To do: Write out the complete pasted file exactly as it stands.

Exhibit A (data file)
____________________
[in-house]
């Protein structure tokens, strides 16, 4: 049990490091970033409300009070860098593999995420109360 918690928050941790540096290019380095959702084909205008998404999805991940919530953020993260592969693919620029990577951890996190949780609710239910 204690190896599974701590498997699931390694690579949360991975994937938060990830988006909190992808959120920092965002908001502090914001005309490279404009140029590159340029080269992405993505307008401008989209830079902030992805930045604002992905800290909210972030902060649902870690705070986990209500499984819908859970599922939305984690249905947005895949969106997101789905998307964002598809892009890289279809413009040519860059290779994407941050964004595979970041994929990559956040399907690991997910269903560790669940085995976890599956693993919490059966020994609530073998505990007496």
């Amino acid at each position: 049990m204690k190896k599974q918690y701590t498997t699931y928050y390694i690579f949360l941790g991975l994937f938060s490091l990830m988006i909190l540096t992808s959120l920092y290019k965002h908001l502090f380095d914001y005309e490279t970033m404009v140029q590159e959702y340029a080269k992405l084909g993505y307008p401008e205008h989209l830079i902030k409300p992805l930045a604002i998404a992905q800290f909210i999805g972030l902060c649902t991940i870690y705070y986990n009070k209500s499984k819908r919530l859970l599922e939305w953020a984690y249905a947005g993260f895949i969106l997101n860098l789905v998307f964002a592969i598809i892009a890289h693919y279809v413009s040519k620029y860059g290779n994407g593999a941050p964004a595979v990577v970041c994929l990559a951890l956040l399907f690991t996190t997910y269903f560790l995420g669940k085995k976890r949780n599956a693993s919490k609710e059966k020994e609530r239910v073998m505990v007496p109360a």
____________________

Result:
[in-house]
């Protein structure tokens, strides 16, 4: 049990490091970033409300009070860098593999995420109360 918690928050941790540096290019380095959702084909205008998404999805991940919530953020993260592969693919620029990577951890996190949780609710239910 204690190896599974701590498997699931390694690579949360991975994937938060990830988006909190992808959120920092965002908001502090914001005309490279404009140029590159340029080269992405993505307008401008989209830079902030992805930045604002992905800290909210972030902060649902870690705070986990209500499984819908859970599922939305984690249905947005895949969106997101789905998307964002598809892009890289279809413009040519860059290779994407941050964004595979970041994929990559956040399907690991997910269903560790669940085995976890599956693993919490059966020994609530073998505990007496």
């Amino acid at each position: 049990m204690k190896k599974q918690y701590t498997t699931y928050y390694i690579f949360l941790g991975l994937f938060s490091l990830m988006i909190l540096t992808s959120l920092y290019k965002h908001l502090f380095d914001y005309e490279t970033m404009v140029q590159e959702y340029a080269k992405l084909g993505y307008p401008e205008h989209l830079i902030k409300p992805l930045a604002i998404a992905q800290f909210i999805g972030l902060c649902t991940i870690y705070y986990n009070k209500s499984k819908r919530l859970l599922e939305w953020a984690y249905a947005g993260f895949i969106l997101n860098l789905v998307f964002a592969i598809i892009a890289h693919y279809v413009s040519k620029y860059g290779n994407g593999a941050p964004a595979v990577v970041c994929l990559a951890l956040l399907f690991t996190t997910y269903f560790l995420g669940k085995k976890r949780n599956a693993s919490k609710e059966k020994e609530r239910v073998m505990v007496p109360a």